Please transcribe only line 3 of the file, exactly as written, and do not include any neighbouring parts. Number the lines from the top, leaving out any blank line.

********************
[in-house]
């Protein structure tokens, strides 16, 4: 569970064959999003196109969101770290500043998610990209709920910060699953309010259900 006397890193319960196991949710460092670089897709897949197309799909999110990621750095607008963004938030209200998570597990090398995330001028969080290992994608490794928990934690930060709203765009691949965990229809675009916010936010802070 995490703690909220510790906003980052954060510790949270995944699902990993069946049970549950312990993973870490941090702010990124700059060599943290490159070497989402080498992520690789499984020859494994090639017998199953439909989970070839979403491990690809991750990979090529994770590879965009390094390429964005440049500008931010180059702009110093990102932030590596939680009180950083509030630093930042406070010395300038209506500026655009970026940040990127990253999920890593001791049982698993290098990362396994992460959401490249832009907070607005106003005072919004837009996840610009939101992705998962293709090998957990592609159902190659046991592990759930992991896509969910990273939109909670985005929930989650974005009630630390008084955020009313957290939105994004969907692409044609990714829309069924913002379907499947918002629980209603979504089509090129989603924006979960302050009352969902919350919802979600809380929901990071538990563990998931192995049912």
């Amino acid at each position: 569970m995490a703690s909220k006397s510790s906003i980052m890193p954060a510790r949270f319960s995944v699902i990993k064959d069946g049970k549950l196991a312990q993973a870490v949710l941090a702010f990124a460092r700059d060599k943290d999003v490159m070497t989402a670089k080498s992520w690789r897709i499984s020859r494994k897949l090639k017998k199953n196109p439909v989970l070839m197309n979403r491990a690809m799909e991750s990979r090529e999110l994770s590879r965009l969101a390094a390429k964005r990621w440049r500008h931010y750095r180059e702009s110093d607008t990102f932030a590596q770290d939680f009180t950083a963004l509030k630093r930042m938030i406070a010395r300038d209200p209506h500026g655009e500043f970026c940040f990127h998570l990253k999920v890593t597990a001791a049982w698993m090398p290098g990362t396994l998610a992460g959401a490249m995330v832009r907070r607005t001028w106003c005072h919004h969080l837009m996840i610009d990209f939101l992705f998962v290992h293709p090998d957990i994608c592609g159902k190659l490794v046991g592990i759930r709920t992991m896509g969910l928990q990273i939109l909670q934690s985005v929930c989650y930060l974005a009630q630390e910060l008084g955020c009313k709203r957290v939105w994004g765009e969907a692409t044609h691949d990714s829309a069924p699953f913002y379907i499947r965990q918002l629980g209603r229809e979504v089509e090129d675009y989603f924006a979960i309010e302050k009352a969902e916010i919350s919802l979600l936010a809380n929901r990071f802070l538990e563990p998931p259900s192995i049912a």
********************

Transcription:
């Amino acid at each position: 569970m995490a703690s909220k006397s510790s906003i980052m890193p954060a510790r949270f319960s995944v699902i990993k064959d069946g049970k549950l196991a312990q993973a870490v949710l941090a702010f990124a460092r700059d060599k943290d999003v490159m070497t989402a670089k080498s992520w690789r897709i499984s020859r494994k897949l090639k017998k199953n196109p439909v989970l070839m197309n979403r491990a690809m799909e991750s990979r090529e999110l994770s590879r965009l969101a390094a390429k964005r990621w440049r500008h931010y750095r180059e702009s110093d607008t990102f932030a590596q770290d939680f009180t950083a963004l509030k630093r930042m938030i406070a010395r300038d209200p209506h500026g655009e500043f970026c940040f990127h998570l990253k999920v890593t597990a001791a049982w698993m090398p290098g990362t396994l998610a992460g959401a490249m995330v832009r907070r607005t001028w106003c005072h919004h969080l837009m996840i610009d990209f939101l992705f998962v290992h293709p090998d957990i994608c592609g159902k190659l490794v046991g592990i759930r709920t992991m896509g969910l928990q990273i939109l909670q934690s985005v929930c989650y930060l974005a009630q630390e910060l008084g955020c009313k709203r957290v939105w994004g765009e969907a692409t044609h691949d990714s829309a069924p699953f913002y379907i499947r965990q918002l629980g209603r229809e979504v089509e090129d675009y989603f924006a979960i309010e302050k009352a969902e916010i919350s919802l979600l936010a809380n929901r990071f802070l538990e563990p998931p259900s192995i049912a």